Ada Lovelace Day: 'FE will attract girls into Stem'

On Ada Lovelace Day 2020, this principal says that gender stereotyping in career and learning choices will be eliminated
13th October 2020, 4:44pm


Ada Lovelace Day: 'FE will attract girls into Stem'
Ada Lovelace Day 2020: Fe Will Attract Girls Into Stem

It's Ada Lovelace Day 2020 and colleges like West Lothian College are ADAmant that we will attract more girls and women into science, engineering, technology and maths.

We are working with schools, employers and national organisations to raise awareness of opportunities for women in Stem sectors, encourage take-up of Stem courses by girls and women, and help students succeed on their courses.

Many people argue that there has never been a better time to be a woman in Stem. There are tens of thousands of high-value, high-quality jobs in sectors like digital and engineering. Employers don't just need women to fill these jobs, they want them because of the skills they bring. 

Long read: The Stem Centre that boosts cross-college collaboration

More: 4 ways to get more black students in Stem

Background: Stem learning has a bright future and an important past

But, we have a problem.

Celebrating the pioneering but unknown women

The UK has the lowest percentage of female engineering professionals in Europe. The proportion of young women taking Stem subjects at school, college and university is stubbornly low. And, incredibly, there is a smaller proportion of women studying and working in computing and digital technology now than when I was a computing graduate 30 years ago.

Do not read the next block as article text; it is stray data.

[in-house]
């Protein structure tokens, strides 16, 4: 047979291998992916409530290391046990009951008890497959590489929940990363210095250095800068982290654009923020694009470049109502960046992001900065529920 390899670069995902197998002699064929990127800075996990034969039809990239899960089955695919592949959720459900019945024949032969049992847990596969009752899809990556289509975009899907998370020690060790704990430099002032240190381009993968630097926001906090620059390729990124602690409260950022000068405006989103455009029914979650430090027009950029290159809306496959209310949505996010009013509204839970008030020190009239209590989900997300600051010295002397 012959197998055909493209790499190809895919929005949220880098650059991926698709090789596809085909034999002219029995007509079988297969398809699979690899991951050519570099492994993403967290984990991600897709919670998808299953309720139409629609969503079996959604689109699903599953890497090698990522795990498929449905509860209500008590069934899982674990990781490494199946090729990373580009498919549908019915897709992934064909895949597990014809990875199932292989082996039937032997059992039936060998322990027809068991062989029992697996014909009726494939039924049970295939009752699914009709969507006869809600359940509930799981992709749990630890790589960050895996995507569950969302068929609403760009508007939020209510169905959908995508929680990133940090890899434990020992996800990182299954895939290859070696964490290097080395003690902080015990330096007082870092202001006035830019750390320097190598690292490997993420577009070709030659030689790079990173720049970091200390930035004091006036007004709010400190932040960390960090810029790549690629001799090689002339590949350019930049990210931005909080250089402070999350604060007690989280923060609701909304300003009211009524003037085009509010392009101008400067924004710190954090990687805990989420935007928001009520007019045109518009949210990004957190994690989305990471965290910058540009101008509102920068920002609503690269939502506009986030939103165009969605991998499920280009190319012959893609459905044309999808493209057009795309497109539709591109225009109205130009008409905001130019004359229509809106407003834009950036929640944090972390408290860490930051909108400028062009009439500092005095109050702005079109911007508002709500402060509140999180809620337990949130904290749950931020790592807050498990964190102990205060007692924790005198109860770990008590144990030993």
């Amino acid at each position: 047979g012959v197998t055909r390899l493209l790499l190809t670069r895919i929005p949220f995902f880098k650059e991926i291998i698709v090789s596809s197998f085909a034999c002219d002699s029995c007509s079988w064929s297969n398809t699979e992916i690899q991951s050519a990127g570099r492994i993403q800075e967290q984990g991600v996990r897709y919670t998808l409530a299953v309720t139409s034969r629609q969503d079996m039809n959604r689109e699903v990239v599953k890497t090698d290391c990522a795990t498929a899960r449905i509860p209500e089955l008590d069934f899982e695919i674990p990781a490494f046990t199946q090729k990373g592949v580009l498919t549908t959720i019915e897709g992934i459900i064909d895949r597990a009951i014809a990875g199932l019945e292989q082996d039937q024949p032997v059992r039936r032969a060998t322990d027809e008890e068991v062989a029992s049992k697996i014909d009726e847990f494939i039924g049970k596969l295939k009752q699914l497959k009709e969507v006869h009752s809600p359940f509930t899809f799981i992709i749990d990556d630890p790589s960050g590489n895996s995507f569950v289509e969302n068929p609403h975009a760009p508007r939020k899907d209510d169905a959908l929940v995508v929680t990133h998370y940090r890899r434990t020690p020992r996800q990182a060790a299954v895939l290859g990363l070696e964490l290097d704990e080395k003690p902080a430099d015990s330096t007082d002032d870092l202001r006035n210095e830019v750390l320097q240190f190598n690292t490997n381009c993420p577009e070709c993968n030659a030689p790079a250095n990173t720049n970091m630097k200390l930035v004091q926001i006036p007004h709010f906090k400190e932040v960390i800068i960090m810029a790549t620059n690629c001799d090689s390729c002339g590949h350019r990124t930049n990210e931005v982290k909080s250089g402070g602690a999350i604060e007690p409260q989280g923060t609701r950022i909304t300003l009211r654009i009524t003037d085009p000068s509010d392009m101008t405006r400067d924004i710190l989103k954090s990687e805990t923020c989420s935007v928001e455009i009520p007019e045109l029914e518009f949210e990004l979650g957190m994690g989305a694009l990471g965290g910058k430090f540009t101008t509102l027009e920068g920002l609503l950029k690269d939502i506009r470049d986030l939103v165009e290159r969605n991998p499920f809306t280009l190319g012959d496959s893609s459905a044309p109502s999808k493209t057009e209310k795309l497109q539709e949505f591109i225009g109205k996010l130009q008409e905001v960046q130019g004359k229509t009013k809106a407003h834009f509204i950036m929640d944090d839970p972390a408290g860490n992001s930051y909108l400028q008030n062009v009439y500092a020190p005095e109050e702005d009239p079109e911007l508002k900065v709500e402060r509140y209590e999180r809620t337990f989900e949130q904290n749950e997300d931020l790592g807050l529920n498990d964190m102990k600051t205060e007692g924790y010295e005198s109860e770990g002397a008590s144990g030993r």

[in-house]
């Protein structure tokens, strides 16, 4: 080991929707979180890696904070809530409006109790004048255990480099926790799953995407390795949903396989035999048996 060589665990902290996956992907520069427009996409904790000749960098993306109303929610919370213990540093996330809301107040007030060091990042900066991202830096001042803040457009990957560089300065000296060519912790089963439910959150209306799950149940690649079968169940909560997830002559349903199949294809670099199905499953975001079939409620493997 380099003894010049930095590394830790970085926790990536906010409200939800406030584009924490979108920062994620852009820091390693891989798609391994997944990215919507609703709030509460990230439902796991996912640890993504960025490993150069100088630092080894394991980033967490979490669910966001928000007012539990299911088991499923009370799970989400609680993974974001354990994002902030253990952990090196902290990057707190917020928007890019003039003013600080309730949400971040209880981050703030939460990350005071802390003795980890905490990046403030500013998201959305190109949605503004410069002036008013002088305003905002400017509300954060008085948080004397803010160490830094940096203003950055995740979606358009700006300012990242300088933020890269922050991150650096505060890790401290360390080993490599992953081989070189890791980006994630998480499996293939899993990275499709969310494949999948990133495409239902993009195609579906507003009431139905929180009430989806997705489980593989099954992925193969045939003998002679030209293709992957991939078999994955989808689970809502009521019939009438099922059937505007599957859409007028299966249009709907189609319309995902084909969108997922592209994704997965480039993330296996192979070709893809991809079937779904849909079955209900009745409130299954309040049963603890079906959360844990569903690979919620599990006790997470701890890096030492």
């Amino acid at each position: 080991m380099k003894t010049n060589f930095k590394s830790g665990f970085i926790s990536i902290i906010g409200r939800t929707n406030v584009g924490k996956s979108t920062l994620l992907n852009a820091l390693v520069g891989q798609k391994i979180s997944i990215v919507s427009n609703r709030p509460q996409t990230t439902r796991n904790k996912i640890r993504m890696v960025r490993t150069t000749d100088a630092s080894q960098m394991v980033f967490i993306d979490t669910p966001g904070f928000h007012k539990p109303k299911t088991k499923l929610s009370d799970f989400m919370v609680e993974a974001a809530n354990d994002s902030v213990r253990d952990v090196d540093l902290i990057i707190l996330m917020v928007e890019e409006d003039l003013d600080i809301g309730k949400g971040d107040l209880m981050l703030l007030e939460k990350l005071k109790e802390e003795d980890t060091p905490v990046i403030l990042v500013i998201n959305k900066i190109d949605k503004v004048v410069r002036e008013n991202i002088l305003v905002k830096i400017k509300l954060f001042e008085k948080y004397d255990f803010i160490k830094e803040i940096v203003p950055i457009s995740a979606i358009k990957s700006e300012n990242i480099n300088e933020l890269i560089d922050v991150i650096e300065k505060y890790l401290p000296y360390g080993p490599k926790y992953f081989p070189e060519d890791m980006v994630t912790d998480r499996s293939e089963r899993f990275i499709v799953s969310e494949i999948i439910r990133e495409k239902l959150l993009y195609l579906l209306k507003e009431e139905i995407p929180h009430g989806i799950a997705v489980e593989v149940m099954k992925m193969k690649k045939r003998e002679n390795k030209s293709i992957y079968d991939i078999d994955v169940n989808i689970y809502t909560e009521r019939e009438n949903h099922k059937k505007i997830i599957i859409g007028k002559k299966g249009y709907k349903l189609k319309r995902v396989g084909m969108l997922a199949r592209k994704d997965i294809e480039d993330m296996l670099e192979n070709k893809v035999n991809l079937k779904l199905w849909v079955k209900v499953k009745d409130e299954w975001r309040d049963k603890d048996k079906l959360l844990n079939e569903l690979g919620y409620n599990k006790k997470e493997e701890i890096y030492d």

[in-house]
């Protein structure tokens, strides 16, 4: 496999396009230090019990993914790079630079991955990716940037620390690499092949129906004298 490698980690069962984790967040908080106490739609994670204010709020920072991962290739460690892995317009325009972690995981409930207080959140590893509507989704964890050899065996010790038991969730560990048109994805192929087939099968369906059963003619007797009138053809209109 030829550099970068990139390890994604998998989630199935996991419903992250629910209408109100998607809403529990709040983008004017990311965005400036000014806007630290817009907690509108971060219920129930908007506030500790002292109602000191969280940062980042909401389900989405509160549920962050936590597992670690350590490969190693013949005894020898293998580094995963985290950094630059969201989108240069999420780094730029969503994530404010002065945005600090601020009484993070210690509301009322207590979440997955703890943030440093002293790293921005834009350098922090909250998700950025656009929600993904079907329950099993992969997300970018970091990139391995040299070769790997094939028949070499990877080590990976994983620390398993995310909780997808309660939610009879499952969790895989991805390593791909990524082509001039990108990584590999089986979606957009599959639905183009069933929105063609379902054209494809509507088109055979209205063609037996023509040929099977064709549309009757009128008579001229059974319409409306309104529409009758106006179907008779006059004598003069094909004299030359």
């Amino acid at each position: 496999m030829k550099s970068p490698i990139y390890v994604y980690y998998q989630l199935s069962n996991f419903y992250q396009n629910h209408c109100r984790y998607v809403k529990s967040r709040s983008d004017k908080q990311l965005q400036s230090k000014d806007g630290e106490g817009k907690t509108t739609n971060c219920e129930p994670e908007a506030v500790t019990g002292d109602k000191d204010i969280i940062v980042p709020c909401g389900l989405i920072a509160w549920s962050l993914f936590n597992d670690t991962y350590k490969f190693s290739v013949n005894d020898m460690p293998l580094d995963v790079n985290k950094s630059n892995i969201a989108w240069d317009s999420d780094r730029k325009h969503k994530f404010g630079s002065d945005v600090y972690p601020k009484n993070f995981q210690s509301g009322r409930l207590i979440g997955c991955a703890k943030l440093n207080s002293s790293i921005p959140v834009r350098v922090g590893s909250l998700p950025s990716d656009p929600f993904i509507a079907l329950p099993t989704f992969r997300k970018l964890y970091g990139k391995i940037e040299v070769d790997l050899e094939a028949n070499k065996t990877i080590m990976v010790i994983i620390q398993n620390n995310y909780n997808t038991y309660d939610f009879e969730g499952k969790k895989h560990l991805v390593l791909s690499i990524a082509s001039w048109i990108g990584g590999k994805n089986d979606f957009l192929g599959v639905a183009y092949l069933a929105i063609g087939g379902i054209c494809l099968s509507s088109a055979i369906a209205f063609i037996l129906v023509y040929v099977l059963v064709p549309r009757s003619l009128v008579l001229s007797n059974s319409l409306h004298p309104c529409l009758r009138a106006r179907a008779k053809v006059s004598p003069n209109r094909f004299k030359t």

Yet, throughout history, women have played an important role in Stem. It's important to recognise women from the past and present to stake our claim in this exciting world. Days like Ada Lovelace Day are about celebrating the pioneering but often unknown or forgotten work of women in fields like computing.

Women like Ada Lovelace, the mother of programming born 200 years ago, who wrote the first-ever computer programme a century before computers were even invented! Unlike her mentor Charles Babbage, whose analytical engine was the forerunner of the physical computer, Ada had the foresight to imagine that computers could create images and music, and not just do complicated sums.

Women like Scottish mathematician Mary Somerville born in 1780 who, despite living in an age when women were discouraged from studying science, is credited with an instrumental role in the discovery of Neptune. 

Women like Florence Nightingale, well known for her dedication to injured soldiers during the Crimean War, but less famous for her mathematical ability. Her analysis of large amounts of data, presented visually, demonstrated that significantly more men were dying from preventable diseases in hospital than wounds inflicted in battle. This led to the government allocating funds to improve the cleanliness of hospitals. Hundreds of years before "big data", "data scientist" and "data visualisation" became hot topics, Florence was the real deal. 

Eliminating gender stereotyping in career choices

It is not just rich, privileged women who have made an impact over the centuries. Jeannie Riley, one of many Glasgow female munitions workers during the First World War, dreamed of becoming an engineer. Sadly, when men returned from the trenches, the aspirations of women like Jeanie were denied when they had to give up their jobs in industry.

Tomorrow's women in Stem are the girls in today's nursery, primary and secondary schools who are connecting to engineering, science, construction and technology through activities led by colleges like my own.

We remain ADAmant that we will eliminate gender stereotyping in career and learning choices, and that we will encourage more girls and women to embark on exciting Stem courses and careers.

Jackie Galbraith is the principal and chief executive at West Lothian College

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